This story first appeared on news.umbc.edu and was written by Megan Hanks.
When Erin Lavik, professor of chemical, biochemical and environmental engineering, was pursuing her graduate degree, she was required to pursue a minor outside of her discipline, and she selected playwriting. Lavik found that teamwork was crucial to the success of theatre, and that it also translated well into the scientific field she was pursuing, she explained in her recent TEDx Broadway talk “Genius Is Created Through Collaboration.”
“Theatre is the greatest gift you can give an aspiring scientist because theatre is dreaming realized,” Lavik said. She shared that she watched people come together with big ideas about stories, lights, and sound, only to surpass their dreams and the dreams of others around them as they moved forward with the creative process.
Lavik discussed how collaboration is crucial in the scientific discovery process, just as it is essential to a successful production in theatre, and she described how teamwork has impacted her research. She also addressed common stereotypes about the personalities and tendencies of scientists, including that they are male, work in isolation late into the night, and are odd or strange, and said that these stereotypes need to be broken.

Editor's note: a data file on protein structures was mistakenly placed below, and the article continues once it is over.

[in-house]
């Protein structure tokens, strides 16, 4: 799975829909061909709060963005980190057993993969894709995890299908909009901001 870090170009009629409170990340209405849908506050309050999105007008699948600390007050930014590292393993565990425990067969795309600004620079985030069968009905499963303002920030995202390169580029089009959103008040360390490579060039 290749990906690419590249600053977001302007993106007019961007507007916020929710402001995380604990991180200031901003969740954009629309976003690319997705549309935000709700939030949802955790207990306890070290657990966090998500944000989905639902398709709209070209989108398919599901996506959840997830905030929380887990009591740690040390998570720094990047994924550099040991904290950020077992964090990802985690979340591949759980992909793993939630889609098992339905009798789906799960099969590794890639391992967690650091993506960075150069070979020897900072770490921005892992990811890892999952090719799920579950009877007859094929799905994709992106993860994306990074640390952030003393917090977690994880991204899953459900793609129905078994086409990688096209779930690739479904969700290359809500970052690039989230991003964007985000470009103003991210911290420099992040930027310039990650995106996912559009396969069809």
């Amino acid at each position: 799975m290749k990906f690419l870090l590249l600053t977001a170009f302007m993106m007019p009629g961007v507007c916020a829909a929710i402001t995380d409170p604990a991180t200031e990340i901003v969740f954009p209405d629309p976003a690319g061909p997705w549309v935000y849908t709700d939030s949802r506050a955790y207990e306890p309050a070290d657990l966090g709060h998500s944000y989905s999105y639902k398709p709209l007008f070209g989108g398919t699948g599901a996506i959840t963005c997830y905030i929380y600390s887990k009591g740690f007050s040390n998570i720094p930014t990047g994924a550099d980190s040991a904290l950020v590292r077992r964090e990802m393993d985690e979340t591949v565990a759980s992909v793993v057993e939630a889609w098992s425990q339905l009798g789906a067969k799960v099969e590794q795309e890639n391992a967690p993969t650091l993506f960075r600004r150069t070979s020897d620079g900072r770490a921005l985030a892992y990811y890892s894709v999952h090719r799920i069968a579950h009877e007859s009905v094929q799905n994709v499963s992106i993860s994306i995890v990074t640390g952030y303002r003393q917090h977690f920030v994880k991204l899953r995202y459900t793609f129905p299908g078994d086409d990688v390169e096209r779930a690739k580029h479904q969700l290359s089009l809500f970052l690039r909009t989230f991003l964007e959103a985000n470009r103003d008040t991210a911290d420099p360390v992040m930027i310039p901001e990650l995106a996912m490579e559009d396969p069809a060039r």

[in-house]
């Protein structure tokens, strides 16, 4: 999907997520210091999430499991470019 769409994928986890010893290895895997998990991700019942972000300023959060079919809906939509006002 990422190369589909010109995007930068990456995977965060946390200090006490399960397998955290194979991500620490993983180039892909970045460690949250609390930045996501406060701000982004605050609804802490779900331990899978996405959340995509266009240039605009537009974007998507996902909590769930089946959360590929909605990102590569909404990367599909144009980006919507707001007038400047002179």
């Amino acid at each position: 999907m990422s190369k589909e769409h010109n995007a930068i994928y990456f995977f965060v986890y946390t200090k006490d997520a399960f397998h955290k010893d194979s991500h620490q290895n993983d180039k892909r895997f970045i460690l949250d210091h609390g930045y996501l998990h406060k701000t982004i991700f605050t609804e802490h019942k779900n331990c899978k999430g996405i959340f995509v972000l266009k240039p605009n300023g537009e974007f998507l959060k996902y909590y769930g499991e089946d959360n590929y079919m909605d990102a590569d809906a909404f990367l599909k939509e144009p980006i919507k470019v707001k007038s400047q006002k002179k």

She points out that as young children we are all scientists, and, as we grow into adulthood and pursue careers, there is great value in continuing to support the intense curiosity and willingness to experiment and learn that children often demonstrate.
As a student interested in pursuing engineering, Lavik said, “Knowing that I could work with other people”—that science didn’t need to be a solitary enterprise—“made it a little less scary. And I went to college of be an engineer so that I could learn about science and apply it to big problems.”
The big problem that Lavik and her team are working on now is determining how to protect and repair the brain and spinal cord after injury, with a focus on stopping internal bleeding.
“I don’t know if our material will ultimately work in humans,” she said. “But I am absolutely and utterly sure that we wouldn’t have gotten to this point if it wasn’t for the fact that we have a whole team.”